# Julia Language Unit Testing Testing Floating Point Approximate Equality

## Example

What's the deal with the following?

``````julia> @test 0.1 + 0.2 == 0.3
Test Failed
Expression: 0.1 + 0.2 == 0.3
Evaluated: 0.30000000000000004 == 0.3
ERROR: There was an error during testing
in record(::Base.Test.FallbackTestSet, ::Base.Test.Fail) at ./test.jl:397
in do_test(::Base.Test.Returned, ::Expr) at ./test.jl:281
``````

The error is caused by the fact that none of `0.1`, `0.2`, and `0.3` are represented in the computer as exactly those values — `1//10`, `2//10`, and `3//10`. Instead, they are approximated by values that are very close. But as seen in the test failure above, when adding two approximations together, the result can be a slightly worse approximation than is possible. There is much more to this subject that cannot be covered here.

But we aren't out of luck! To test that the combination of rounding to a floating point number and floating point arithmetic is approximately correct, even if not exact, we can use the `isapprox` function (which corresponds to operator `≈`). So we can rewrite our test as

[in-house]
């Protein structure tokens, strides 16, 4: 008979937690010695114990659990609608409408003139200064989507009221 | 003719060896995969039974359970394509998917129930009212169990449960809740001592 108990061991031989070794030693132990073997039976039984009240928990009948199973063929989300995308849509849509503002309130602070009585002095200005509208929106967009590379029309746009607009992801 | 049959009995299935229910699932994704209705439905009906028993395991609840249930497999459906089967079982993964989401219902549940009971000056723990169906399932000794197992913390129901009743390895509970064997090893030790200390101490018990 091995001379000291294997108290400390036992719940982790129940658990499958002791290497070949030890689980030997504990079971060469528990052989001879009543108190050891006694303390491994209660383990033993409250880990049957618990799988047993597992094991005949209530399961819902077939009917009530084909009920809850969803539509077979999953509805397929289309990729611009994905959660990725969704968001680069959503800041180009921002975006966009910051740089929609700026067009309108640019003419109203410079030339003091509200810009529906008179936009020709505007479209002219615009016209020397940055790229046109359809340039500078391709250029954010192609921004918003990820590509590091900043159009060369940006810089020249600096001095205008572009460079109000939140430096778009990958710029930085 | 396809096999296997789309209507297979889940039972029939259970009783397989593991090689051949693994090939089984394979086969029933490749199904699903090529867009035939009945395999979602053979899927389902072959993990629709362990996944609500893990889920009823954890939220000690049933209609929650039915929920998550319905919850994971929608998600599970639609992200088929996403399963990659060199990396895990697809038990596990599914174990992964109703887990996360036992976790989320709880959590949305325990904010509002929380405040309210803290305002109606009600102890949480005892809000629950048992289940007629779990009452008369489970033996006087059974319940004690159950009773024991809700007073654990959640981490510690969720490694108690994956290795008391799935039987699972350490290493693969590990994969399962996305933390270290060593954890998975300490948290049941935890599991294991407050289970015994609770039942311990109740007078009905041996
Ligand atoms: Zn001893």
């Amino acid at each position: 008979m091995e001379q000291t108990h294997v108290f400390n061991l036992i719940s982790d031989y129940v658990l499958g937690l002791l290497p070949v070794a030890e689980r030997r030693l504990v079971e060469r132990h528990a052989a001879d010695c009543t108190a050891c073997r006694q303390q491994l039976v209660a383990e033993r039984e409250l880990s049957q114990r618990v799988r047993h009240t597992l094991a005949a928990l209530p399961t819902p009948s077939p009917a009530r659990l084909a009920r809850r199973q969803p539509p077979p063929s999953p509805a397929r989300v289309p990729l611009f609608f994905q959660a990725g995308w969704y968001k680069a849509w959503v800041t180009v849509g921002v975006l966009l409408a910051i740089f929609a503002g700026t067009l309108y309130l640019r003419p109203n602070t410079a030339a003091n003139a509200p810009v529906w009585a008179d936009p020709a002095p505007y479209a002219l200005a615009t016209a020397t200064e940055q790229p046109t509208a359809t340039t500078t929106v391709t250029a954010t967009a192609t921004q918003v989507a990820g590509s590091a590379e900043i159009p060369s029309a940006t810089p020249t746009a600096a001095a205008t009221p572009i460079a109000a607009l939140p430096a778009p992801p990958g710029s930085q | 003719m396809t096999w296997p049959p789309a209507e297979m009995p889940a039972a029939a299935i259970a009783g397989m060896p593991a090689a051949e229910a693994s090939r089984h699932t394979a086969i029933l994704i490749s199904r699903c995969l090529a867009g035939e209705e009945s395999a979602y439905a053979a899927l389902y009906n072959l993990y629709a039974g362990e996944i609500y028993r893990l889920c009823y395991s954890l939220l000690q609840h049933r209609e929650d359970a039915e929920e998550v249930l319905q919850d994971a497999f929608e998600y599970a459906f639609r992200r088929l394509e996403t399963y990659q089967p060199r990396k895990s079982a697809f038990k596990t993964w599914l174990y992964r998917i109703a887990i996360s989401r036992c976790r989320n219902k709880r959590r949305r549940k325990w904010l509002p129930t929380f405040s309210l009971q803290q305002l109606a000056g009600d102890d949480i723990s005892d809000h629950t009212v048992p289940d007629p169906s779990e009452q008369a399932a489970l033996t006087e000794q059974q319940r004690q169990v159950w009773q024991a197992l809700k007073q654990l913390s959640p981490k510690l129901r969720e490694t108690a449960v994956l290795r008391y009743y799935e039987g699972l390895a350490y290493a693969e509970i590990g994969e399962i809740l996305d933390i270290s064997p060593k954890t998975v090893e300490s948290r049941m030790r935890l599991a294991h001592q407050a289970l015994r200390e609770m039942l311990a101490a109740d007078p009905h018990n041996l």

``````julia> @test 0.1 + 0.2 ≈ 0.3
Test Passed
Expression: 0.1 + 0.2 ≈ 0.3
Evaluated: 0.30000000000000004 isapprox 0.3
``````

Of course, if our code was entirely wrong, the test will still catch that:

``````julia> @test 0.1 + 0.2 ≈ 0.4
Test Failed
Expression: 0.1 + 0.2 ≈ 0.4
Evaluated: 0.30000000000000004 isapprox 0.4
ERROR: There was an error during testing
in record(::Base.Test.FallbackTestSet, ::Base.Test.Fail) at ./test.jl:397
in do_test(::Base.Test.Returned, ::Expr) at ./test.jl:281
``````

The `isapprox` function uses heuristics based off the size of the numbers and the precision of the floating point type to determine the amount of error to be tolerated. It's not appropriate for all situations, but it works in most, and saves a lot of effort implementing one's own version of `isapprox`. PDF - Download Julia Language for free